MARTIN MUOTO: That's a great question. The first base of our strategy has always been affordable housing. But really, that's just first base. What we also believe strongly in is that it needs to be accompanied by investments in education, specifically, and access to education for young Black and Brown people in these communities. And more particularly in technology education. So as an example, we are a way through building out a tech center that will be South LA's first technology center for young Black and Brown people. We call it the Tech YMCA, meaning that 30 years ago you'd go to the YMCA and learn about sportsmanship with the one in 10,000 chance that you make it as a professional athlete. Today, we think that it's important for young people to have a place where they can learn about eSports and gaming and coding and all the peripheral jobs in that industry.

And so that's one example of many. What you showed there was what we call the Beehive. It's a project we have our origins and a lot of our investments have been in South LA, the South Central Los Angeles, which is obviously one of the more notorious historical neighborhoods but has really experienced a rebirth of sorts. And we have been investing in affordable housing and access to educational technology and, really, economic development and job creation. And really, that's the third lever of this.

And so again, for investments in Black and Brown communities, it's not simply about real estate. It's really about expanding that mandate, being incredibly inclusive, and ensuring that the community sees the benefit of those investments. And really, that's how we've been able to get traction and deliver really good results.

KRISTIN MYERS: Right. Martin, I only have time for about one more question with you here. I'm wondering how you make a program like this successful with long term positive impacts and what are some of the biggest hurdles as you see it to some of these projects that you guys are doing?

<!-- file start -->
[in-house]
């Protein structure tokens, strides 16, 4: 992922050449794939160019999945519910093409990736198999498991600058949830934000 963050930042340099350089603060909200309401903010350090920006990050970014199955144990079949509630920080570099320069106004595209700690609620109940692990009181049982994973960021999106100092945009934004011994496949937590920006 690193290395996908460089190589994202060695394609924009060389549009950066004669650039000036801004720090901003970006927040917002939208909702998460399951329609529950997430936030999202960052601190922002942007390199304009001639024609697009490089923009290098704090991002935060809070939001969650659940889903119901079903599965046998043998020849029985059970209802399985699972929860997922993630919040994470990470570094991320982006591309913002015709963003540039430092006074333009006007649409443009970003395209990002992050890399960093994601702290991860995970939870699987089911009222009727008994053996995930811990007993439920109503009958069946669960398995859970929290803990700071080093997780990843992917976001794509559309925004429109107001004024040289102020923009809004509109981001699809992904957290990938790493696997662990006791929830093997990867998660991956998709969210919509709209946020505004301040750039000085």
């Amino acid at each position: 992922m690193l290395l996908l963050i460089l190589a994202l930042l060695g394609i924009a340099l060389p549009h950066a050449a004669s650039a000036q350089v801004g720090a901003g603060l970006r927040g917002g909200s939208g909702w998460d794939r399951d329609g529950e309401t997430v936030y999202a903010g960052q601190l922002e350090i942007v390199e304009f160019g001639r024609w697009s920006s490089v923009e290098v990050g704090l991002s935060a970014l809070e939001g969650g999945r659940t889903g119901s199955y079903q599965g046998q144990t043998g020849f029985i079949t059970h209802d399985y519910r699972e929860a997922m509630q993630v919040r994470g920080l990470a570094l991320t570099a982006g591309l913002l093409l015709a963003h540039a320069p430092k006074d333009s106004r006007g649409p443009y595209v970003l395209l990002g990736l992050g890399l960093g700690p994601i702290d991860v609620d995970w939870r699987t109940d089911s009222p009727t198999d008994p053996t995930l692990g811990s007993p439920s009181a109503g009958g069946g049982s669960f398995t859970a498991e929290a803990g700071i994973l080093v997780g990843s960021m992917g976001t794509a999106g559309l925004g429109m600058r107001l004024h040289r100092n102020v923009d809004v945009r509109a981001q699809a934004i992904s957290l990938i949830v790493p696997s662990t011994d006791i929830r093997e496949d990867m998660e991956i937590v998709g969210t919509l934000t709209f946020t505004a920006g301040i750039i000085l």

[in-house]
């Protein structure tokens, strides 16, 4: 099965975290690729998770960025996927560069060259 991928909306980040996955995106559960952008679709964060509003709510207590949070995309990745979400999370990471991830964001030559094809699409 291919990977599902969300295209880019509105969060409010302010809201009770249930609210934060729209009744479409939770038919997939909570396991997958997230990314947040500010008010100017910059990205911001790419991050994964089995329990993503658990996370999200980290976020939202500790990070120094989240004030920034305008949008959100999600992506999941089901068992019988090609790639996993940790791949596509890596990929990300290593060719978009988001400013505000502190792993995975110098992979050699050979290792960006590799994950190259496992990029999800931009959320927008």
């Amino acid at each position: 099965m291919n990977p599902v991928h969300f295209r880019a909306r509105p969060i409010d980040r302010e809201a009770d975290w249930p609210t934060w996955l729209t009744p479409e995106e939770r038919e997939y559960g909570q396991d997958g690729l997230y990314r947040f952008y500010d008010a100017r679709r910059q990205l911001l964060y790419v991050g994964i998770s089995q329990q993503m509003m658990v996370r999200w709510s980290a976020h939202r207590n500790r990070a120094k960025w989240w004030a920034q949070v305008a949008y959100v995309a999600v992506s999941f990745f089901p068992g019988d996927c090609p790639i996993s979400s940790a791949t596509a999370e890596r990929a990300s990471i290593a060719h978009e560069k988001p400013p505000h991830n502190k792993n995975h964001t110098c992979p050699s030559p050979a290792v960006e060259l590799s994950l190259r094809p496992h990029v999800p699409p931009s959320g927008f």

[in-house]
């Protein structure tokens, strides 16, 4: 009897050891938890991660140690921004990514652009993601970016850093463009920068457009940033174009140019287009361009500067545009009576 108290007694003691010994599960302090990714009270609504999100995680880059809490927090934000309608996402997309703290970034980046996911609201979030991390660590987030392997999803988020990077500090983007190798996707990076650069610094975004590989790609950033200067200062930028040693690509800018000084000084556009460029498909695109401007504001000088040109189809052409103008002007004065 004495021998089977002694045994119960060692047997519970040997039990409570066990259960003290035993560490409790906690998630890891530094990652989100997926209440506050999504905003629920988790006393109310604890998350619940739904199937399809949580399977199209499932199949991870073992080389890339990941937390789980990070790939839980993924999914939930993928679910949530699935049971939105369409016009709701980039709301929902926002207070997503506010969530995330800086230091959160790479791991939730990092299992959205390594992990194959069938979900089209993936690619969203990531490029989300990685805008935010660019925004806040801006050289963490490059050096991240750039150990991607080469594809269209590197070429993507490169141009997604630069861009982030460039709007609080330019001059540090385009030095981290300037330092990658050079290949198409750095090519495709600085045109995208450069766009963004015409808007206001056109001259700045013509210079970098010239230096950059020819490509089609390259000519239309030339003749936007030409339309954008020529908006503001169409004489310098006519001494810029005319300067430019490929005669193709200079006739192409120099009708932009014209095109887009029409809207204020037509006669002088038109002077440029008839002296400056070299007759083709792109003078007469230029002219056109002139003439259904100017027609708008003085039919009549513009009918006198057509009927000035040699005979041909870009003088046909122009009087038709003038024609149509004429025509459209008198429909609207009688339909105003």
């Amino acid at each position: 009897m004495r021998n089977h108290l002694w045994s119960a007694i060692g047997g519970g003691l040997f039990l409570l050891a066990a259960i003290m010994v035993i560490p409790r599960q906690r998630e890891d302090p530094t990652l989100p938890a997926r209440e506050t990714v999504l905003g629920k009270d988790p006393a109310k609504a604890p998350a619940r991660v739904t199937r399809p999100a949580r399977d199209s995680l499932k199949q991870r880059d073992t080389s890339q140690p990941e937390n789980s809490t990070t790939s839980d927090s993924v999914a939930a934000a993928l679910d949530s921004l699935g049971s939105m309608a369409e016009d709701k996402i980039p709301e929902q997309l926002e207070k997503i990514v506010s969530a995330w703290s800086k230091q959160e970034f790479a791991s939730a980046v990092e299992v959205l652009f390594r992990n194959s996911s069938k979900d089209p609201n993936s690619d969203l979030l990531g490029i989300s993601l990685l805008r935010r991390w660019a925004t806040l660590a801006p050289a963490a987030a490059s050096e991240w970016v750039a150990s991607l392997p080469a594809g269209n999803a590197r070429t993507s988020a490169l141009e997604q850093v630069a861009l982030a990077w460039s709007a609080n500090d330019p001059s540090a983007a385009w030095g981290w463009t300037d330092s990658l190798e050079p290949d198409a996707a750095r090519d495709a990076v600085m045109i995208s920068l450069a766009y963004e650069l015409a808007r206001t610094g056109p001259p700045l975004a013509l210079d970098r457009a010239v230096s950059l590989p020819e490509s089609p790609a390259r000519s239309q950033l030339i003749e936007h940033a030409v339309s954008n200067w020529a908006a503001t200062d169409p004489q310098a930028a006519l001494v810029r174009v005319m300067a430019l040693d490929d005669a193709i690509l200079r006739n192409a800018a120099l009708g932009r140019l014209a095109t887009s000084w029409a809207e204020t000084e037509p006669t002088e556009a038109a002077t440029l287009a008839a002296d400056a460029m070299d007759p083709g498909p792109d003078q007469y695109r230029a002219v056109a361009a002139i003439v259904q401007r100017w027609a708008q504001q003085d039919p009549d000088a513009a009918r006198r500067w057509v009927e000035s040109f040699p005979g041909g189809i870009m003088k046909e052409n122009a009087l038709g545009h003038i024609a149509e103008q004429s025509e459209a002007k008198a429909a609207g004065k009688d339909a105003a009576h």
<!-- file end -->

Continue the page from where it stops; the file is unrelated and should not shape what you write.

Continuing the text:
MARTIN MUOTO: I think that it really requires an alignment of not only the community interest, but the cities that we're investing. It certainly requires mission-aligned partners. And as you are aware, there's been a number of organizations that have made incredible commitments to diversity and inclusion. I think that we're really hoping that the large institutional investors come along and really provide that access to capital. It's been a key issue and one of the reasons why we've committed 13% of the returns to the community is 13% of the country is African-American, but only 1% of fund managers are minority investors. And that shouldn't be, right? 13% of the country are African-American, but only 1.5% of architects are African-American. And it shouldn't be.

So our view is we have to find ways to change that dynamic. And it really requires the alignment of private capital, institutional investors, and, ultimately, the politicians and the city to really come together to make this happen.

KRISTIN MYERS: Right. So many stakeholders need to be getting involved to make this a success. Martin Muoto, CEO of Sola Impact LLC. I loved this conversation. I look forward to being able to chat with you again in the future. Thank you so much for joining us today.

MARTIN MUOTO: Thanks for having me, Kristin.